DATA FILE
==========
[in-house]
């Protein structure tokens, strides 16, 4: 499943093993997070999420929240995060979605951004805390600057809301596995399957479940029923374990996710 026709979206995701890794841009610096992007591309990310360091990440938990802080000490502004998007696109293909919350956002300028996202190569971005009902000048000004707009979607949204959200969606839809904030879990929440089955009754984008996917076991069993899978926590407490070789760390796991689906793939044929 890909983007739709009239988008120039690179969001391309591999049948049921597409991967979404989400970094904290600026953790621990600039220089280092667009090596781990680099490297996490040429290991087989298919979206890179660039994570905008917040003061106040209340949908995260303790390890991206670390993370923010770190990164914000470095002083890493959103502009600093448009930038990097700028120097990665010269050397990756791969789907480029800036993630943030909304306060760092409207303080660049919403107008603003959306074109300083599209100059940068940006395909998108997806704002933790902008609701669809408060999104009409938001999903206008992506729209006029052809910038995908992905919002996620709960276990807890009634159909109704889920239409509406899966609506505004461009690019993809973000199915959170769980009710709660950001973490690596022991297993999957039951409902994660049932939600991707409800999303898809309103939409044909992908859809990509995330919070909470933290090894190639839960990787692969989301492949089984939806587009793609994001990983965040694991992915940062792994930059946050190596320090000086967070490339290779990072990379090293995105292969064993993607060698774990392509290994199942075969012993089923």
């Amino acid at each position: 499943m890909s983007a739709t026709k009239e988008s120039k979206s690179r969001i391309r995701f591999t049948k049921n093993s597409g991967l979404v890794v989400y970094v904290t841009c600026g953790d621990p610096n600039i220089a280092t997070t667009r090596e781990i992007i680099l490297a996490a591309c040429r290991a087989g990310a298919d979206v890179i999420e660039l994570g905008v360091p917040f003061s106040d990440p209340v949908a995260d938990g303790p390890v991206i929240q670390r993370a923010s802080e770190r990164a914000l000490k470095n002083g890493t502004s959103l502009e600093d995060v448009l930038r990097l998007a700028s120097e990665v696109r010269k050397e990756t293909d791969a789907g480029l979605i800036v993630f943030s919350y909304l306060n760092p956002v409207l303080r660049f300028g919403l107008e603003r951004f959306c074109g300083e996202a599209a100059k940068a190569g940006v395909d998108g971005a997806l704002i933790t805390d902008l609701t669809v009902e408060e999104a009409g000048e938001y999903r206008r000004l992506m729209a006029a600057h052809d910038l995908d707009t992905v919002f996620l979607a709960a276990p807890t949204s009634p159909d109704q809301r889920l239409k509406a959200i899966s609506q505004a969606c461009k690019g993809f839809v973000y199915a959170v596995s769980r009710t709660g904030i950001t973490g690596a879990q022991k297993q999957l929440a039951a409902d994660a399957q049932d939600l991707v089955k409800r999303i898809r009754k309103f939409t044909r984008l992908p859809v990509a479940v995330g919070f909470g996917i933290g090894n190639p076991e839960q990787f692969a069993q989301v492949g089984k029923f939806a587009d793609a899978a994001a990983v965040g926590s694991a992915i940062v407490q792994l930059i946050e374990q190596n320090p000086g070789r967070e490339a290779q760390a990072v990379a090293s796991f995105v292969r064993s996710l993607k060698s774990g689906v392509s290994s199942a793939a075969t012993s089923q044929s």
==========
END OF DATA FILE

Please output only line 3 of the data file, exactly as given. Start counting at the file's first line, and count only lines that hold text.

């Amino acid at each position: 499943m890909s983007a739709t026709k009239e988008s120039k979206s690179r969001i391309r995701f591999t049948k049921n093993s597409g991967l979404v890794v989400y970094v904290t841009c600026g953790d621990p610096n600039i220089a280092t997070t667009r090596e781990i992007i680099l490297a996490a591309c040429r290991a087989g990310a298919d979206v890179i999420e660039l994570g905008v360091p917040f003061s106040d990440p209340v949908a995260d938990g303790p390890v991206i929240q670390r993370a923010s802080e770190r990164a914000l000490k470095n002083g890493t502004s959103l502009e600093d995060v448009l930038r990097l998007a700028s120097e990665v696109r010269k050397e990756t293909d791969a789907g480029l979605i800036v993630f943030s919350y909304l306060n760092p956002v409207l303080r660049f300028g919403l107008e603003r951004f959306c074109g300083e996202a599209a100059k940068a190569g940006v395909d998108g971005a997806l704002i933790t805390d902008l609701t669809v009902e408060e999104a009409g000048e938001y999903r206008r000004l992506m729209a006029a600057h052809d910038l995908d707009t992905v919002f996620l979607a709960a276990p807890t949204s009634p159909d109704q809301r889920l239409k509406a959200i899966s609506q505004a969606c461009k690019g993809f839809v973000y199915a959170v596995s769980r009710t709660g904030i950001t973490g690596a879990q022991k297993q999957l929440a039951a409902d994660a399957q049932d939600l991707v089955k409800r999303i898809r009754k309103f939409t044909r984008l992908p859809v990509a479940v995330g919070f909470g996917i933290g090894n190639p076991e839960q990787f692969a069993q989301v492949g089984k029923f939806a587009d793609a899978a994001a990983v965040g926590s694991a992915i940062v407490q792994l930059i946050e374990q190596n320090p000086g070789r967070e490339a290779q760390a990072v990379a090293s796991f995105v292969r064993s996710l993607k060698s774990g689906v392509s290994s199942a793939a075969t012993s089923q044929s």